Introduction Top

The plant kingdom has been regarded as a treasure house of potentially natural origin drugs, and there has been upsurge increase in awareness regarding their importance.[1] The Annonaceae is a family of flowering plants consisting of trees, shrubs, or rarely lianas. Carissa congesta (CC) leaves have been reported for carissic acid, triterpene carandinol, betulinic acid, β-sitosterol-3-O-β-d-glucopyranoside, oleanolic acid, ursolic acid, and 4-hydroxybenzoic acid. Its leaf decoction is used against fever, diarrhea, and earache. Ayurvedic preparations are made from it such as Marma Gutika, Hridya Mahakashaya, Kalkantaka Rasa, Kshudra Karvanda Yoga, and Marichadi Vati.[2]Catharanthus roseus (CR) contain alkaloids, viz., vinblastine, vincrestine, vindesine, vindeline, tabersonine ajmalicine, vinceine, vineamine, raubasin, reserpine, and catharanthine.[3],[4] Leaves have been used in the treatment of menorrhagia, rheumatism, dyspepsia, indigestion, dysmenorrhea, diabetes, hypertension, menstrual disorders, anti-allergic, anti-inflammatory, antimicrobial, antithrombotic, cardioprotective, anthelminthic, skin diseases, hypolipidemic, bleeding, diarrhea, and antiviral properties.[5]

Apocynaceae is a family of flowering plants with trees, shrubs, herbs, stem succulents, and vines. Annona squamosa (AS) possesses potent bioactive principles in all its parts and used as antimicrobial, insecticidal, anti-tumor, antioxidant, analgesic, anti-inflammatory, antiulcer, etc.[6],[7]Polyalthia longifolia (PL) has been known in the Indian traditional system of medicine and has its role in inflammation, bacterial infection, skin diseases, antitumor, antioxidant, antimicrobial, etc.[8],[9]

There was observed that wide variation in the global prevalence of psoriasis has been depicted in review by the international population-based studies. It has been noticed that geographic location influences the likelihood of having psoriasis as well as disease prevalence tends to increase with increasing distance from the equator. Prevalence of psoriasis across India varies from 0.44% to 2.8%, with children having 4.4% of total patients.[10] A diverse range of synthetic conventional treatments has been available for psoriasis. However, conventional psoriasis treatment may not be reliable as it only provides temporary relief. The objective of natural or holistic therapy was to get to the root of the problem. Natural remedies are more acceptable with the belief that they are safe, cost-effective, and having fewer side effects. Available marked formulations are combinations of multiple herbs used in the treatment.[11]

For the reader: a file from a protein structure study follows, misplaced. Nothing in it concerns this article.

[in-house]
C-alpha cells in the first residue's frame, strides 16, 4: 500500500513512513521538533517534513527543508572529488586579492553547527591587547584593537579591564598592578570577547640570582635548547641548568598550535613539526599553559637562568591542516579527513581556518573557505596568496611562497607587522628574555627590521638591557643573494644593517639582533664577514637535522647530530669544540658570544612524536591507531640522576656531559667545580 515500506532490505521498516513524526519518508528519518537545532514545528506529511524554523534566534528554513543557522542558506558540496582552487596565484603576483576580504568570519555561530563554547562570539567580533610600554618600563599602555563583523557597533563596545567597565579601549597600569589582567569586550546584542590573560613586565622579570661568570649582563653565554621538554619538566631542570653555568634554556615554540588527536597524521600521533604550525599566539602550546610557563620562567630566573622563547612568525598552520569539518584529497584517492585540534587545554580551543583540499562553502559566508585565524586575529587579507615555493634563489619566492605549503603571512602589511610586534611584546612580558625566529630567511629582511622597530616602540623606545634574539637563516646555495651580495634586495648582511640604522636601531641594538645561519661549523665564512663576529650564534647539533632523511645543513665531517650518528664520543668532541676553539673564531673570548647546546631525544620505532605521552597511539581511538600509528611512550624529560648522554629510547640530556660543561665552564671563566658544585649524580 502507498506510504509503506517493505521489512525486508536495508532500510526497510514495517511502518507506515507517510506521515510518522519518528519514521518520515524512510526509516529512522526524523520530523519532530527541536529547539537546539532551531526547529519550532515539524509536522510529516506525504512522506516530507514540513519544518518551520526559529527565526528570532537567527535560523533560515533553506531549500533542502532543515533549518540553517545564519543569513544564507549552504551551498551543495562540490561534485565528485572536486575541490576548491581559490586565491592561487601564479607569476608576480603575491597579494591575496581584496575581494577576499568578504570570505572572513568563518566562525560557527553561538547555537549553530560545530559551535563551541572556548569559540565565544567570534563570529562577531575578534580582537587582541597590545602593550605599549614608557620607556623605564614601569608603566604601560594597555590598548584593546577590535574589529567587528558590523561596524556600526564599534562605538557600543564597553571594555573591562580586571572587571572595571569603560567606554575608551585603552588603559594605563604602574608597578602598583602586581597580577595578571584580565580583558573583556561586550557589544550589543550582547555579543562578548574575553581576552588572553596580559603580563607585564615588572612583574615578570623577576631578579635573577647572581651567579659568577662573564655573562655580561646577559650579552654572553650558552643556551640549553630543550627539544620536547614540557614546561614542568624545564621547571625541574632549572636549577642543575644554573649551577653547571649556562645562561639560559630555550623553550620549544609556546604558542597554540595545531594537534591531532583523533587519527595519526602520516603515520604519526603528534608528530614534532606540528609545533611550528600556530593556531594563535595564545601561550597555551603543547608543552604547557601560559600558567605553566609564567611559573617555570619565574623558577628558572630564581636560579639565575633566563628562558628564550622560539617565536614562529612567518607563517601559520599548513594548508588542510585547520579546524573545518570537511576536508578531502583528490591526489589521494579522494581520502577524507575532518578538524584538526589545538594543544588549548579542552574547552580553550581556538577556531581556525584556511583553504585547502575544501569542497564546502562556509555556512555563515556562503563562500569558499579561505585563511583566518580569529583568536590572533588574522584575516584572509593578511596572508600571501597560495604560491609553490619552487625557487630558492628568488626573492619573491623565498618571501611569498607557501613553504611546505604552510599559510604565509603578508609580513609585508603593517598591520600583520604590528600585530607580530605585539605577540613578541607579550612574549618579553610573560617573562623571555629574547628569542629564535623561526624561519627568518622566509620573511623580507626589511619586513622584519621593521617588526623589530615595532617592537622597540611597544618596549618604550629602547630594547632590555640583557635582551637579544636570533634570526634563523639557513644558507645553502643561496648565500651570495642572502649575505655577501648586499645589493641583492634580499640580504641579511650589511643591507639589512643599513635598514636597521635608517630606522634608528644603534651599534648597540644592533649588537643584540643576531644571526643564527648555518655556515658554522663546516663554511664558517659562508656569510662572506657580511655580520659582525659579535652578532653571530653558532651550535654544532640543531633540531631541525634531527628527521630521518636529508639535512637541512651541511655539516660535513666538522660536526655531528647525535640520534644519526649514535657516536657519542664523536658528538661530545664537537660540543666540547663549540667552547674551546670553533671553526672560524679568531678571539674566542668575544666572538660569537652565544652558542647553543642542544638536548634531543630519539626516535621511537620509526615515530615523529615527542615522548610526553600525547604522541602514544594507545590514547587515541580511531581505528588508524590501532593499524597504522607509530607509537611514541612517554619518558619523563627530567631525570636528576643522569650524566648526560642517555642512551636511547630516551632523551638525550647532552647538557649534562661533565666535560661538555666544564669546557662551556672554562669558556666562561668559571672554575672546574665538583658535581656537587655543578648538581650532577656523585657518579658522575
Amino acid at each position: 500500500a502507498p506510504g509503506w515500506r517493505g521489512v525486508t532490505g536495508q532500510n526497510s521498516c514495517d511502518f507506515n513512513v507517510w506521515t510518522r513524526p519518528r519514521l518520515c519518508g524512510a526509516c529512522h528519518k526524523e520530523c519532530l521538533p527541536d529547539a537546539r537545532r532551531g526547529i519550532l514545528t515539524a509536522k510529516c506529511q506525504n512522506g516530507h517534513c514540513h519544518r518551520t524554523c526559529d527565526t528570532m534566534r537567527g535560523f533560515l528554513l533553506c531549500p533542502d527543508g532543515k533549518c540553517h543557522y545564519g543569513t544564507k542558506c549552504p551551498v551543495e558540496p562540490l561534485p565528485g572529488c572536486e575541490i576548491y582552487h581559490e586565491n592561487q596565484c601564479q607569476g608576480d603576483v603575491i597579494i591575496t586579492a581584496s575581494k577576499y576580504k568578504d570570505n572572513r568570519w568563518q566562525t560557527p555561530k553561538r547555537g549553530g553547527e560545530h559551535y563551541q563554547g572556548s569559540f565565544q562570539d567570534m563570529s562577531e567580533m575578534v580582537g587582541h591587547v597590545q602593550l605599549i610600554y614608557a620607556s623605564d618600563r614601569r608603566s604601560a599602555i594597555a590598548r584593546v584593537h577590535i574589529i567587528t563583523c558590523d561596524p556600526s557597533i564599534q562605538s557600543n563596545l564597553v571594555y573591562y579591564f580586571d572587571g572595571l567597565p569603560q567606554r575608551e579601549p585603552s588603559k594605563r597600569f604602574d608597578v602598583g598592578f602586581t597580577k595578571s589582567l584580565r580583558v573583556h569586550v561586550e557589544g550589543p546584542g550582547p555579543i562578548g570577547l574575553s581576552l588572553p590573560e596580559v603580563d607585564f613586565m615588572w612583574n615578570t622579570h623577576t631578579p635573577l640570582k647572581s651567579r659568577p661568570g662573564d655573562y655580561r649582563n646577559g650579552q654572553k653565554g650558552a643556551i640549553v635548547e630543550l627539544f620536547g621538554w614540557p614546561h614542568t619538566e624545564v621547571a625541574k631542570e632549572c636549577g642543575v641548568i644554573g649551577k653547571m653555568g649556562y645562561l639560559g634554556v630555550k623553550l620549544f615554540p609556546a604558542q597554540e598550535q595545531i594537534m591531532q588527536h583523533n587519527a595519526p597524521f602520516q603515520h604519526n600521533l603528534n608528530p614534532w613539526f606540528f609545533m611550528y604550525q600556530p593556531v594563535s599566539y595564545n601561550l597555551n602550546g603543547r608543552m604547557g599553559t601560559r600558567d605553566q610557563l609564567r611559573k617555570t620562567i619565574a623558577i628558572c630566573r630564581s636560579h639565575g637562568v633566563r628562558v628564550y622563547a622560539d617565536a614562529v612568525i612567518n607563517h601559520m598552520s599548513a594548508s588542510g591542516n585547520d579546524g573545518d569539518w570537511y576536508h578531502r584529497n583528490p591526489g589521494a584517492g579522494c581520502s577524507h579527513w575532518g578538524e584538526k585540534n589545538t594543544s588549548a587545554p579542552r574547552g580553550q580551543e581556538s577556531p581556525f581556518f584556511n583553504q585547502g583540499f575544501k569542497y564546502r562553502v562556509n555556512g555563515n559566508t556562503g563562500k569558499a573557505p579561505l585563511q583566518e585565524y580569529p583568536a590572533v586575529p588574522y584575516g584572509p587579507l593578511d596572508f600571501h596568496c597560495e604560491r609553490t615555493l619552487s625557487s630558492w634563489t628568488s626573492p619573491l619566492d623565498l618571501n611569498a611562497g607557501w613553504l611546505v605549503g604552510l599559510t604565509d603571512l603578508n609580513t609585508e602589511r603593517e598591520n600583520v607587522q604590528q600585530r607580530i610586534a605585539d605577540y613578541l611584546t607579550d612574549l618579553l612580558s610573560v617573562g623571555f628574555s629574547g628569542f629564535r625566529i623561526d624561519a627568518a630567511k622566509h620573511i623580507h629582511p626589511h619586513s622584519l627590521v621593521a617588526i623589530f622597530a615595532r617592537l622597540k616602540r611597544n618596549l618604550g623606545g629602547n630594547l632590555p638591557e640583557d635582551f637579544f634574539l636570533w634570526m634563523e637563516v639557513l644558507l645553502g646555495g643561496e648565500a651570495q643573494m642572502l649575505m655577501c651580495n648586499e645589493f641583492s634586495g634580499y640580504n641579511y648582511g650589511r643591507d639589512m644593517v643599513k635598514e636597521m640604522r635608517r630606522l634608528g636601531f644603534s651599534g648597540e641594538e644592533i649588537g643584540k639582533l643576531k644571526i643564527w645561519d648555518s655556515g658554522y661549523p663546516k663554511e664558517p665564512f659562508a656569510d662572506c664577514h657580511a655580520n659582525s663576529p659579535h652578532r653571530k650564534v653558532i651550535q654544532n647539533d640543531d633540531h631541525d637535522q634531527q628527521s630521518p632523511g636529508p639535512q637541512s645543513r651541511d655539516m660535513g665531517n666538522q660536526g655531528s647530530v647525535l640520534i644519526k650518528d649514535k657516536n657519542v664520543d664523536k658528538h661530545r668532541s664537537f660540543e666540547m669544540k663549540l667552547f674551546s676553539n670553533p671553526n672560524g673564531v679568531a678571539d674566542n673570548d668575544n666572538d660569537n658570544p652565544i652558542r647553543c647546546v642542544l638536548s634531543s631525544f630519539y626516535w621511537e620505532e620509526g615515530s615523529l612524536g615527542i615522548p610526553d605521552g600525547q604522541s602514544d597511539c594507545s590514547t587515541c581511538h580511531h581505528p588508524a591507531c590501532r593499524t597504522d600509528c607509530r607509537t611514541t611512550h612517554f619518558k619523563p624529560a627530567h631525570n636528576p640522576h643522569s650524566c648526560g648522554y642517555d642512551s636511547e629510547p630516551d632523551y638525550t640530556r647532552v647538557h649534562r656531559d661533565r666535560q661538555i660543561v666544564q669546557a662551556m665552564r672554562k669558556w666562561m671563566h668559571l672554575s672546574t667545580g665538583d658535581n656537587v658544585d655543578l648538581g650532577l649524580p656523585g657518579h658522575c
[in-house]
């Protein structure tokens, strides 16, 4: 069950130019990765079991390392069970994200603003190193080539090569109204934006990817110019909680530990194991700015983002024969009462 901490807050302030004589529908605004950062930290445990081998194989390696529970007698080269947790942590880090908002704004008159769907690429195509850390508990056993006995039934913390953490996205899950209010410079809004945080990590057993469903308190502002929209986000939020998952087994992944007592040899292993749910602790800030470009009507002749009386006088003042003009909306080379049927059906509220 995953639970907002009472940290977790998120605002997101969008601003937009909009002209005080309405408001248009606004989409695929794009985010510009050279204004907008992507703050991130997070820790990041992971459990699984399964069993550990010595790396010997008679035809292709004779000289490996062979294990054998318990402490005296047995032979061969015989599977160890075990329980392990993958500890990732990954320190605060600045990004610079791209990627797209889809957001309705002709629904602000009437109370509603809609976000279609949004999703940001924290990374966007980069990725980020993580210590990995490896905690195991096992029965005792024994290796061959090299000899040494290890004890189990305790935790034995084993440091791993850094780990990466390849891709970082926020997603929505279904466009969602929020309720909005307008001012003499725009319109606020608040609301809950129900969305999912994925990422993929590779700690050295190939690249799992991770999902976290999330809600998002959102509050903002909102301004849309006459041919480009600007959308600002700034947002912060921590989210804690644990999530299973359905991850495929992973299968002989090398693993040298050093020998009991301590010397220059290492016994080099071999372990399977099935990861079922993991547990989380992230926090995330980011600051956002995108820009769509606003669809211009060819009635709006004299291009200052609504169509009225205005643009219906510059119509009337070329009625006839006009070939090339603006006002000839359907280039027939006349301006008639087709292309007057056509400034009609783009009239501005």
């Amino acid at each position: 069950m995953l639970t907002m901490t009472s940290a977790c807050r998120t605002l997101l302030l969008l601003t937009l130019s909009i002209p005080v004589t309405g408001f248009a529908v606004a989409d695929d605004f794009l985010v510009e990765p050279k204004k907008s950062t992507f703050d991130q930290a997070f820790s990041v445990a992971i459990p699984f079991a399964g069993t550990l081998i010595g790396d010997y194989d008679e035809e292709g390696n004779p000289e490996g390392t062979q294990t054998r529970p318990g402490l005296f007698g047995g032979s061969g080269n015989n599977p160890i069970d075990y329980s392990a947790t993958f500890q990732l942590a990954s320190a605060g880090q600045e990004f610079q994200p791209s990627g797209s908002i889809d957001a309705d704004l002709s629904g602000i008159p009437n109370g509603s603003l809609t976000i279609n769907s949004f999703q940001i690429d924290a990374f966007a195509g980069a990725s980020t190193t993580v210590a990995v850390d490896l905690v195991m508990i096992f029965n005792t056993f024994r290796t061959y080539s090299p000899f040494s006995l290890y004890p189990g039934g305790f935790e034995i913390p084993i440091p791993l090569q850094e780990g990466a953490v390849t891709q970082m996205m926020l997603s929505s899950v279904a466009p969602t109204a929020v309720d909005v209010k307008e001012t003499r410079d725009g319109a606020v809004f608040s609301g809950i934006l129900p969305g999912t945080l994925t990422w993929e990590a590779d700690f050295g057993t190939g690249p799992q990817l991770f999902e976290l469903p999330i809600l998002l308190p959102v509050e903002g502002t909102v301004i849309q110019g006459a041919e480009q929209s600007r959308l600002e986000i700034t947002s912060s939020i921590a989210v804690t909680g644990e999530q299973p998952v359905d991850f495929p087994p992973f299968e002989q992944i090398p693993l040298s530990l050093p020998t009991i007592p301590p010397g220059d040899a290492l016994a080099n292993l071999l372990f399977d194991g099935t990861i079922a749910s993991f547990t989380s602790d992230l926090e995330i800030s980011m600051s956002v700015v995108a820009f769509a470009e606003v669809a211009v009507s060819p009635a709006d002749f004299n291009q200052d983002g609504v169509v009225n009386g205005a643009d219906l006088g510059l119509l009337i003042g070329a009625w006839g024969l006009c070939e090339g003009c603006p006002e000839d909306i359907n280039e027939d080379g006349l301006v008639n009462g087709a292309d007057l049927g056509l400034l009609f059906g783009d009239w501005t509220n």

Citing the context of situation, the present research article attempts to develop a topical formulation of cream and gel with the ethanolic air-dried leaves extract of CC and CR and petroleum ether dried seed extract. Monoherbal topical plant formulations were evaluated by antipsoriatic activity. At the end of 6 months, gas chromatography-mass spectrometry (GC-MS) technique revealed no toxic components from the formulations, thereby indicating its the stability Graphical Abstract.

   Materials and Methods Top

Plant collection, identification, and extraction

The fresh leaves of CC and CR (No. 3/187/2017/Adm-1755/17-172 and No. 3/187/2017/Adm-1755/17-173) were collected from Mumbai, while AS and PL seeds (No. 3/187/2013/Adm. 1692/080 and No. 3/187/2017/Adm-1752/17-170) were collected from Raigad district (MS), India. All the plants were authenticated by Agharkar Research Institute, Pune. The leaves of CC and CR were air-dried in the absence of sunlight, powdered with a mechanical grinder, and passed through sieve no. 40. Soxhlet extraction (25 g) with 80% ethanol was done at a temperature of 50°C for 21 h. AS and PL seeds were homogenized to coarse powder. 200 g of ground seeds was soaked and macerated in 1000 ml of petroleum ether for 7 days at room temperature. All the extracts were evaporated on a water bath at temperature after filtering it with a Whatman filter paper. Extracts were concentrated and stored in the refrigerator at 4°C for future use.

Phytochemical analysis

The GC-MS studies were carried out to confirm the presence of phytoconstituents in the ethanolic (CC and CR) and petroleum ether (AS and PL) extracts.[12],[13],[14]

Formulations development